• oedema, which may have an adverse effect of medicines such as calcium channel blockers.

 

Advice

 

When prescribing antibiotics for cellulitis or erysipelas, give advice about:

  • possible adverse effects of antibiotics

  • the skin taking some time to return to normal after the course of antibiotics has finished

  • seeking medical help if symptoms worsen rapidly or significantly at any time, or do not start to improve within 2 to 3 days.

 

 

Reasessment

Reassess people with cellulitis or erysipelas if symptoms worsen rapidly or significantly at any time, do not start to improve within 2 to 3 days, or the person:

  • becomes systemically very unwell or

  • has severe pain out of proportion to the infection or

  • has redness or swelling spreading beyond the initial presentation (taking into account that some initial spreading may occur, and that redness may be less visible on darker skin tones)

 

When reassessing people with cellulitis or erysipelas, take account of:

  • other possible diagnoses, such as an inflammatory reaction to an immunisation or an insect bite, gout, superficial thrombophlebitis, eczema, allergic dermatitis or deep vein thrombosis

  • any underlying condition that may predispose to cellulitis or erysipelas, such as oedema, diabetes, venous insufficiency or eczema

  • any symptoms or signs suggesting a more serious illness or condition, such as lymphangitis, orbital cellulitis, osteomyelitis, septic arthritis, necrotising fasciitis or sepsis

  • any results from microbiological testing

  • any previous antibiotic use, which may have led to resistant bacteria.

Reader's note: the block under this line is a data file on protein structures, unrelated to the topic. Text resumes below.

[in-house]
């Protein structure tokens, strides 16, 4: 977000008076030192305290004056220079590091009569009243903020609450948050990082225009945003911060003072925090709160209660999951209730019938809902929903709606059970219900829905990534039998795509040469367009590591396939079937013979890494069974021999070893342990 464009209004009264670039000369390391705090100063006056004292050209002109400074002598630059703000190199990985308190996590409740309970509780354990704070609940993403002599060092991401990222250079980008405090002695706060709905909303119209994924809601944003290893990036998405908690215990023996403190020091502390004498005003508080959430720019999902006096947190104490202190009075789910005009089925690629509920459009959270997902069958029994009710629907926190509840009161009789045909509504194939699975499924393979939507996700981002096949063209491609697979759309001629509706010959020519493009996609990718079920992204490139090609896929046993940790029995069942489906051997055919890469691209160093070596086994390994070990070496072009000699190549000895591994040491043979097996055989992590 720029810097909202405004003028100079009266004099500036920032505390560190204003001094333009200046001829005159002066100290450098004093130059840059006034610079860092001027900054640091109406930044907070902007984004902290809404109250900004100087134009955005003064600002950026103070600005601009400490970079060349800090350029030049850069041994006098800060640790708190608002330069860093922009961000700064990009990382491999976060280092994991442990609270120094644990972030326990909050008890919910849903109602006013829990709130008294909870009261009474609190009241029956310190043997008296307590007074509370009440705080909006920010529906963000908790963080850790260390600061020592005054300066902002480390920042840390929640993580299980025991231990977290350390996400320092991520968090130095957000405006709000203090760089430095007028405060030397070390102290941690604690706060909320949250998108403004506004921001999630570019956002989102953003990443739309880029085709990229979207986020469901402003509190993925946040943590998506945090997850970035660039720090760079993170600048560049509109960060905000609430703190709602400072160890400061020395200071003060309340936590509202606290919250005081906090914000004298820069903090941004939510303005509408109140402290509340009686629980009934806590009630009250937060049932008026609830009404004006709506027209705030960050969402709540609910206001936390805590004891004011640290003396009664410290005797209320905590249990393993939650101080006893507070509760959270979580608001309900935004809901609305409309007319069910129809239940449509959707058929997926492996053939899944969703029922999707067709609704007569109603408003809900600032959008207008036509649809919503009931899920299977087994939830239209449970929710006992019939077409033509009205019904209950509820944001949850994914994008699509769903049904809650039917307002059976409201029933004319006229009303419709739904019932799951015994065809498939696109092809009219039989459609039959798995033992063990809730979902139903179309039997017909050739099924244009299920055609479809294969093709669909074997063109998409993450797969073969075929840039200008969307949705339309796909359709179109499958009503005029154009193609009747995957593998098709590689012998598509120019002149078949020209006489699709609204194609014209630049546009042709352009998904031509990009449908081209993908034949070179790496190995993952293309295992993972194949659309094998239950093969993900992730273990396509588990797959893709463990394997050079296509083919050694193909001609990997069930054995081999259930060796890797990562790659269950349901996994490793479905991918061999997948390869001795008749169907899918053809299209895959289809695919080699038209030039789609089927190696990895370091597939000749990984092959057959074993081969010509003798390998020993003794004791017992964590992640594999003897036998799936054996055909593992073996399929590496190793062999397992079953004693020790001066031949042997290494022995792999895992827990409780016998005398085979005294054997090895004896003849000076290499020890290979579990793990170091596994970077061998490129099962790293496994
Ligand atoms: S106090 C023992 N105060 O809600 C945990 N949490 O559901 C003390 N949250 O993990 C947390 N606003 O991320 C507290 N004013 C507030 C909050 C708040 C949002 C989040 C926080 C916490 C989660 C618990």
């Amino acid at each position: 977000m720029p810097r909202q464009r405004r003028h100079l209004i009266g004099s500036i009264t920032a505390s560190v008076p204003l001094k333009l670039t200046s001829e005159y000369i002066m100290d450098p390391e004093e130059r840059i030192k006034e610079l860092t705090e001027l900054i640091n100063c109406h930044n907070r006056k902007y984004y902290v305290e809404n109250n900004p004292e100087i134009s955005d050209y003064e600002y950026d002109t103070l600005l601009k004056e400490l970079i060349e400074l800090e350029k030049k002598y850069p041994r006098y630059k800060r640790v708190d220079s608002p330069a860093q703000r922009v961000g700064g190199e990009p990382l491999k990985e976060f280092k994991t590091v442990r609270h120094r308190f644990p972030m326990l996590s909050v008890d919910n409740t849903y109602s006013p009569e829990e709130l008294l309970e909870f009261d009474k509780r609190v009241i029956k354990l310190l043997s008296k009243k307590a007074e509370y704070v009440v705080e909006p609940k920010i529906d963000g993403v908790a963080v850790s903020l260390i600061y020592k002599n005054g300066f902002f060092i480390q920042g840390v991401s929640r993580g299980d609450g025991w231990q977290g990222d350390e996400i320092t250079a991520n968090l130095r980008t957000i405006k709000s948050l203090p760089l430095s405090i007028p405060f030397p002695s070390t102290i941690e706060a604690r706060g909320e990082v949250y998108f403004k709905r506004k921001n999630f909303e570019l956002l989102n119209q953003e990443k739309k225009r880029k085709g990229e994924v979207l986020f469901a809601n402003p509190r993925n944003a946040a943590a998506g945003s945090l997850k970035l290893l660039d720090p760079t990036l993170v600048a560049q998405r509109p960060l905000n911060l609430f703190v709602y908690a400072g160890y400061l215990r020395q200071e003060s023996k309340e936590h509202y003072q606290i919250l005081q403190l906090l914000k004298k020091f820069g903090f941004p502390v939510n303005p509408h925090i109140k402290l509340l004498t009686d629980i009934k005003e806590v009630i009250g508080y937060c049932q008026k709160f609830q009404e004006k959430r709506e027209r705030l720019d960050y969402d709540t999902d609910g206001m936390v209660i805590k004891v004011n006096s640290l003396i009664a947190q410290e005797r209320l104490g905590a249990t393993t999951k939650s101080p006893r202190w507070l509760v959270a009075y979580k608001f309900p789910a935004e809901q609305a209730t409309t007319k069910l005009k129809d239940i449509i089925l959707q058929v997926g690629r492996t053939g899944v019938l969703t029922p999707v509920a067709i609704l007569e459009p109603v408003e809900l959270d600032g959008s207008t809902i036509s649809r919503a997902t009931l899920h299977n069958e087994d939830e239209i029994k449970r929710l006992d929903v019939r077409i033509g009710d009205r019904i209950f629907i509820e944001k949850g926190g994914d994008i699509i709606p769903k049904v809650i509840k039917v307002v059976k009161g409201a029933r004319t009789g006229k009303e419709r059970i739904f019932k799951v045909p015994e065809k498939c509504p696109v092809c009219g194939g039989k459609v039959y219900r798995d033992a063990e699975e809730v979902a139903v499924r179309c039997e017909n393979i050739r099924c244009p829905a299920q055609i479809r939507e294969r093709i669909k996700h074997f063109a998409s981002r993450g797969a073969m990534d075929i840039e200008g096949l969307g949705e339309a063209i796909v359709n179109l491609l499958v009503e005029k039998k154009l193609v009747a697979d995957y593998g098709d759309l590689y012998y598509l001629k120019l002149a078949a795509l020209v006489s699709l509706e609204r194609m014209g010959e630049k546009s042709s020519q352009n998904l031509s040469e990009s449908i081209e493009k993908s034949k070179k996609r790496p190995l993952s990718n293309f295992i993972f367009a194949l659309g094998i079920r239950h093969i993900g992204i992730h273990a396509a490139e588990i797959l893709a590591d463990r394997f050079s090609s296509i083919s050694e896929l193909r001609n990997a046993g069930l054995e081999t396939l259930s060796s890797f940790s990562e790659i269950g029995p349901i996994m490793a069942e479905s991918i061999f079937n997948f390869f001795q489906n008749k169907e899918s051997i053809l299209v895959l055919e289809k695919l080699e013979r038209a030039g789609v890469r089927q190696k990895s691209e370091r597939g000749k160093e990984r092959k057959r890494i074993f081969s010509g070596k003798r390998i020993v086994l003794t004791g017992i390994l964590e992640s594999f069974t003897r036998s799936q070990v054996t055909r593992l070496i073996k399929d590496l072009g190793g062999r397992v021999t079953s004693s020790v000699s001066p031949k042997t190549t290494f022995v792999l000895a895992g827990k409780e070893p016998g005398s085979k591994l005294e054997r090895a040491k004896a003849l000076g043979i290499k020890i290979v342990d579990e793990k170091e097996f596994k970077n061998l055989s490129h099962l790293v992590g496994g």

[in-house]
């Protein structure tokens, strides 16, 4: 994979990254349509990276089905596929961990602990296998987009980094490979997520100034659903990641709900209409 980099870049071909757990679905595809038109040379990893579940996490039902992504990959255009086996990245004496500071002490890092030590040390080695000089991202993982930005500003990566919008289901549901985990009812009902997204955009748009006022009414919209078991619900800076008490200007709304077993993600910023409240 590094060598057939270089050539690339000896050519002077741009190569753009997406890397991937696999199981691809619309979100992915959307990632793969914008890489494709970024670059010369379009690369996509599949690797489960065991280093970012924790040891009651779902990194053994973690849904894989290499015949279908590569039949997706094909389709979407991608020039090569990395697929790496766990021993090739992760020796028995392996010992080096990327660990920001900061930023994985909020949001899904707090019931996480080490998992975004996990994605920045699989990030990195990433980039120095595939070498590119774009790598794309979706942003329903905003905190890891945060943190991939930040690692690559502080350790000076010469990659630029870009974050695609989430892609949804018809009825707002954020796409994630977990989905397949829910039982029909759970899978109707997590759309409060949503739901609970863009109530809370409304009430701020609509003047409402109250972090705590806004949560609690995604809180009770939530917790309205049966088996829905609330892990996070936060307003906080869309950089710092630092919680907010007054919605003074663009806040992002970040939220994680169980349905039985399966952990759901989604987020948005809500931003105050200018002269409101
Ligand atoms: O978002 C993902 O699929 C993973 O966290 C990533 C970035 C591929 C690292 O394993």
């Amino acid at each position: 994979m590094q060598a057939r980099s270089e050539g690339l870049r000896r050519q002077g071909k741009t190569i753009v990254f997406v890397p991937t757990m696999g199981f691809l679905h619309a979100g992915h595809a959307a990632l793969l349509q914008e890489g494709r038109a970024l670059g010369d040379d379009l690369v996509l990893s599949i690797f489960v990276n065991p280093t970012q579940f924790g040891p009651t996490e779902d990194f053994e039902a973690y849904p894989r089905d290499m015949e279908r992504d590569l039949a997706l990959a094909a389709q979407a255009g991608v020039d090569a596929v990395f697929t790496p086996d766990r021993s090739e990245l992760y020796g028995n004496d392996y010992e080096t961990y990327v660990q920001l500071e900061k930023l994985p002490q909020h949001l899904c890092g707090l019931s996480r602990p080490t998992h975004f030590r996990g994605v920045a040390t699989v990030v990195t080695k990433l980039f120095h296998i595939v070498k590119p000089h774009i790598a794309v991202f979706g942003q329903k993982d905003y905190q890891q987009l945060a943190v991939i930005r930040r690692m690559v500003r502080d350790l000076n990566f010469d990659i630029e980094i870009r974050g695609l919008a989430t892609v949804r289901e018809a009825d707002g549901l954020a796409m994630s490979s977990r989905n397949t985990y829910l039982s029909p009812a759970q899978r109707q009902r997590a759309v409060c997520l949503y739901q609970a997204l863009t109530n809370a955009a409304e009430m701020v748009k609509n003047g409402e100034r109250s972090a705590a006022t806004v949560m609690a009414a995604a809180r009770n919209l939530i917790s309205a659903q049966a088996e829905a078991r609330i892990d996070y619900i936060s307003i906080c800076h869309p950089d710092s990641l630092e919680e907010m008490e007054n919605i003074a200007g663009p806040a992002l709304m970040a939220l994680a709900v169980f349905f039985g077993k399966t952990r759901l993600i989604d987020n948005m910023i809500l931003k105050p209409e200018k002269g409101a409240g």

Consider taking a swab for microbiological testing from people with cellulitis or erysipelas if the skin is broken and this has not been done already.

 

If a swab has been sent for microbiological testing:

  • review the choice of antibiotic(s) when results are available and

  • change the antibiotic(s) according to results if symptoms or signs of the infection are not improving, using a narrow-spectrum antibiotic if possible.

  • be aware that swab cultures, especially those of chronic wounds or ulcers, are commonly polymicrobial or colonized with multidrug-resistant pathogens that are not involved in the aetiology of underlying cellulitis.

 

Referral and seeking specialist advice

 

Refer people to hospital if they have any symptoms or signs suggesting a more serious illness or condition, such as orbital cellulitis, osteomyelitis, septic arthritis, necrotising fasciitis or sepsis.

 

Consider referring people with cellulitis or erysipelas to hospital, or seek specialist advice, if they:

  • are severely unwell or

  • have infection near the eyes or nose (including periorbital cellulitis) or

  • could have uncommon pathogens, for example, after a penetrating injury, exposure to water-borne organisms, or an infection acquired outside the UK or

  • have spreading infection that is not responding to oral antibiotics or

  • lymphangitis or

  • cannot take oral antibiotics (exploring locally available options for giving intravenous antibiotics at home or in the community, rather than in hospital, where appropriate).

 
 
 
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Preventing recurrent cellulirtis and erysipelas